Burke.

3. A parish officer, being a layman who leads in reading the responses of the Episcopal church service, and otherwise assists in it. [ Eng.] Hook.

And like unlettered clerk still cry "Amen".
Shak.

4. One employed to keep records or accounts; a scribe; an accountant; as, the clerk of a court; a town clerk .

The clerk of the crown . . . withdrew the bill.
Strype.

» In some cases, clerk is synonymous with secretary . A clerk is always an officer subordinate to a higher officer, board, corporation, or person; whereas a secretary may be either a subordinate or the head of an office or department.

5. An assistant in a shop or store. [ U. S.]

Clerk-ale noun A feast for the benefit of the parish clerk. [ Eng.] T. Warton.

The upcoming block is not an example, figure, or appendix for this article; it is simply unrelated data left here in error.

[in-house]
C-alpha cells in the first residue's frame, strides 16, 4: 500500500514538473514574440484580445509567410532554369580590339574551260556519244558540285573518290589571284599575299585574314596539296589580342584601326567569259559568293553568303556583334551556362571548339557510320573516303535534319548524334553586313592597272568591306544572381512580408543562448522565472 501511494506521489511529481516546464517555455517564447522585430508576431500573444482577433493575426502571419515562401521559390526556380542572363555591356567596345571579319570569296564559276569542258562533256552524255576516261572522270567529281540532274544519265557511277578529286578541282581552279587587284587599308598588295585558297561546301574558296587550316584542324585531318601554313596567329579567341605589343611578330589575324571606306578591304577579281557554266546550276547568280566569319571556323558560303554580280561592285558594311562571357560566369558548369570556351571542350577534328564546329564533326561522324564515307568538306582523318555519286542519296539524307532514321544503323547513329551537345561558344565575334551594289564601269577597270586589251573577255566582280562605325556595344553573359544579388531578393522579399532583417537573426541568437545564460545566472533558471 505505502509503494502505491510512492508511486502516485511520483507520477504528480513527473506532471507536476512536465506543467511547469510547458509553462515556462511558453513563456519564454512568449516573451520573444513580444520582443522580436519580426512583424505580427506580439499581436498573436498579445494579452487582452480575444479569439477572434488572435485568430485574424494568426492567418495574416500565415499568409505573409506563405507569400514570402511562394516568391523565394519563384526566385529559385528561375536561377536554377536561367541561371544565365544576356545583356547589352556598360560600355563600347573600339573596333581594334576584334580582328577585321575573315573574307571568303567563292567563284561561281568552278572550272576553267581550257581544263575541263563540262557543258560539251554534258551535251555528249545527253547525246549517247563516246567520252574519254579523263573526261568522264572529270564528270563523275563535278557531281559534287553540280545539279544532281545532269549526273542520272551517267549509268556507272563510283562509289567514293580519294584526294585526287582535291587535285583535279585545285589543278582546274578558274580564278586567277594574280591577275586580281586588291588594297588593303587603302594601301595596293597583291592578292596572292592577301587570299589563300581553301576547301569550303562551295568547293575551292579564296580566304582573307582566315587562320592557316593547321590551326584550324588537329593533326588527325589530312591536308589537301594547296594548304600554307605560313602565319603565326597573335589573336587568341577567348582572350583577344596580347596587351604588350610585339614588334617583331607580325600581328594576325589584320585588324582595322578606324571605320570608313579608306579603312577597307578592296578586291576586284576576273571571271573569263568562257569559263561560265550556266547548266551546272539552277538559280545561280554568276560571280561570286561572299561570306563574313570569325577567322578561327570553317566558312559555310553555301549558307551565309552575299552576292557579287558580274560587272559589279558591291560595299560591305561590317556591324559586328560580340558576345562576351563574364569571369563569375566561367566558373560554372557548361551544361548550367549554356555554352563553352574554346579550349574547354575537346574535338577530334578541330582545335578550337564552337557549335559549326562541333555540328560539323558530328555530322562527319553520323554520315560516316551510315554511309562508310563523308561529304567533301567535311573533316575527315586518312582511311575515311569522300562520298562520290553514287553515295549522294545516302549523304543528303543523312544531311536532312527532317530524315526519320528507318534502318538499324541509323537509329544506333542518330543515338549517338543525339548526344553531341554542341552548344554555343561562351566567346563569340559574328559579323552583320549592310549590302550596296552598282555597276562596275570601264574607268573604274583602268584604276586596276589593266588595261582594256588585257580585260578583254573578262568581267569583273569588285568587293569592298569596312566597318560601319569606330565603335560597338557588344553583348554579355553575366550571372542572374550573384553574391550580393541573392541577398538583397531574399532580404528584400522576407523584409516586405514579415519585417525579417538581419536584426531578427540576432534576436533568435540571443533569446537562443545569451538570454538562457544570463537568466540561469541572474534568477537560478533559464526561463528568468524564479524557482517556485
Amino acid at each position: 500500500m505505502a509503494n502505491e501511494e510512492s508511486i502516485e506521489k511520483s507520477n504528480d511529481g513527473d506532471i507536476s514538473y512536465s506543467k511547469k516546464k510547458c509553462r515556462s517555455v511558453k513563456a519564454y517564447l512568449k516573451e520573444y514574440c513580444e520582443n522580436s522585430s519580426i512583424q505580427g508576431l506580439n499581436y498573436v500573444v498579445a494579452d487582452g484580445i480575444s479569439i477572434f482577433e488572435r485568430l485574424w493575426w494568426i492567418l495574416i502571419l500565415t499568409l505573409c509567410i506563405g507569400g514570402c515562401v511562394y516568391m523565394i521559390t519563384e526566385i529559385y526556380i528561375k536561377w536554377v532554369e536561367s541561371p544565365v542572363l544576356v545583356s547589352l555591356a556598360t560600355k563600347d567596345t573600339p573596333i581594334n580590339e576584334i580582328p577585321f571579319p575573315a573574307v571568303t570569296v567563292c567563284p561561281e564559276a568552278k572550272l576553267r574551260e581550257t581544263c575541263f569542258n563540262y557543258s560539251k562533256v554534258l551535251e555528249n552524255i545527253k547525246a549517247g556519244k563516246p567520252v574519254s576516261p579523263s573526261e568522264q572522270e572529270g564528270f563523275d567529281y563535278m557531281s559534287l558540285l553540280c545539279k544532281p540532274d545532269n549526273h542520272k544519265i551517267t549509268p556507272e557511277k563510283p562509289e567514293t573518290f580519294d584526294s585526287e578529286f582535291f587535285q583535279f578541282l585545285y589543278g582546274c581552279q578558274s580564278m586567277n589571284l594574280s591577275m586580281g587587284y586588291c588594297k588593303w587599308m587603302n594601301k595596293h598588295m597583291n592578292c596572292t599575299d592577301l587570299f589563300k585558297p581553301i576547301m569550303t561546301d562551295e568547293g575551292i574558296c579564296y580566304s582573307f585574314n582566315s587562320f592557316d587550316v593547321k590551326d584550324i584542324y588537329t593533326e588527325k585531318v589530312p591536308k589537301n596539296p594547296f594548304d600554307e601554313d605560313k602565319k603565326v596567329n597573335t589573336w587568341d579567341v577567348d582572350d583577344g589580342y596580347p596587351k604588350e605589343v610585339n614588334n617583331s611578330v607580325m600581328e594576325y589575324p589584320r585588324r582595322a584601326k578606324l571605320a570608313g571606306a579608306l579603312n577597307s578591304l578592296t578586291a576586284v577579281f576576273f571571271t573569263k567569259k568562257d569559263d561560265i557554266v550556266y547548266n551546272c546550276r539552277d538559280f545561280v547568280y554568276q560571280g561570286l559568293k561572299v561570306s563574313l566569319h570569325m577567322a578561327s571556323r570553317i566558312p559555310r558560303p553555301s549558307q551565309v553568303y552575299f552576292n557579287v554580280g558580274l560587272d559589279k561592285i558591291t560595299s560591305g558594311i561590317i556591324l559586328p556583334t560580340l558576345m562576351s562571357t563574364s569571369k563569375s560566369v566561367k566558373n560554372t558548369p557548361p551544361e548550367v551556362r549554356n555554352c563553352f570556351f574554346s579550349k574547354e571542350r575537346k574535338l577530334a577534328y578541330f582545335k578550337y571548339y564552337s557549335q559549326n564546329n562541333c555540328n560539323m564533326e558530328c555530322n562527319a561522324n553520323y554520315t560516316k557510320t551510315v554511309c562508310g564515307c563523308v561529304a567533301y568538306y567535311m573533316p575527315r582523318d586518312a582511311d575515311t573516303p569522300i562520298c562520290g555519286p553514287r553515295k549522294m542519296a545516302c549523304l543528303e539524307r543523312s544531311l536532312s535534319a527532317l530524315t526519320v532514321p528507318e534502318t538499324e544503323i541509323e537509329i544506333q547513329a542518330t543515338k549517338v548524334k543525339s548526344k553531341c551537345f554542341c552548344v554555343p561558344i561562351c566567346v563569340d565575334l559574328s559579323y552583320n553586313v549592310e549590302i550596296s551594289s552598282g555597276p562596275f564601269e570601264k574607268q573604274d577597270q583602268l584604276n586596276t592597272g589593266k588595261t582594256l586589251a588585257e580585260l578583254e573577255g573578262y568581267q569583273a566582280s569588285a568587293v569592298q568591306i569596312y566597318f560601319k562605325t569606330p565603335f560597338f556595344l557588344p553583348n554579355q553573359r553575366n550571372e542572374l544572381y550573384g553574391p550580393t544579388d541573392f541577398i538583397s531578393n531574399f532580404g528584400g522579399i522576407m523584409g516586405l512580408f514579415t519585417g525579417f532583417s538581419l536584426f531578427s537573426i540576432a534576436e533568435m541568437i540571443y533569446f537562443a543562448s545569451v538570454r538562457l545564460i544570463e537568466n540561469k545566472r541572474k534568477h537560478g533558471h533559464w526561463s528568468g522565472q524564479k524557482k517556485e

Clerkless adjective Unlearned. [ Obsolete] E. Waterhouse.

Clerklike adjective Scholarlike. [ Obsolete] Shak.

Clerkliness noun Scholarship. [ Obsolete]

Clerkly adjective Of or pertaining to a clerk. Cranmer.

Clerkly adverb In a scholarly manner. [ Obsolete] Shak.

Clerkship noun State, quality, or business of a clerk.

Cleromancy noun [ Greek ... lot + -mancy ; confer French cléromancie .] A divination by throwing dice or casting lots.

Cleronomy noun [ Greek ... inheritance + ... to possess.] Inheritance; heritage.

Clerstory noun See Clearstory .

Clever adjective [ Origin uncertain. Confer Middle English cliver eager, Anglo-Saxon clyfer (in comp.) cloven; or clifer a claw, perhaps connected with English cleave to divide, split, the meaning of English clever perhaps coming from the idea of grasping, seizing (with the mind).]
1. Possessing quickness of intellect, skill, dexterity, talent, or adroitness; expert.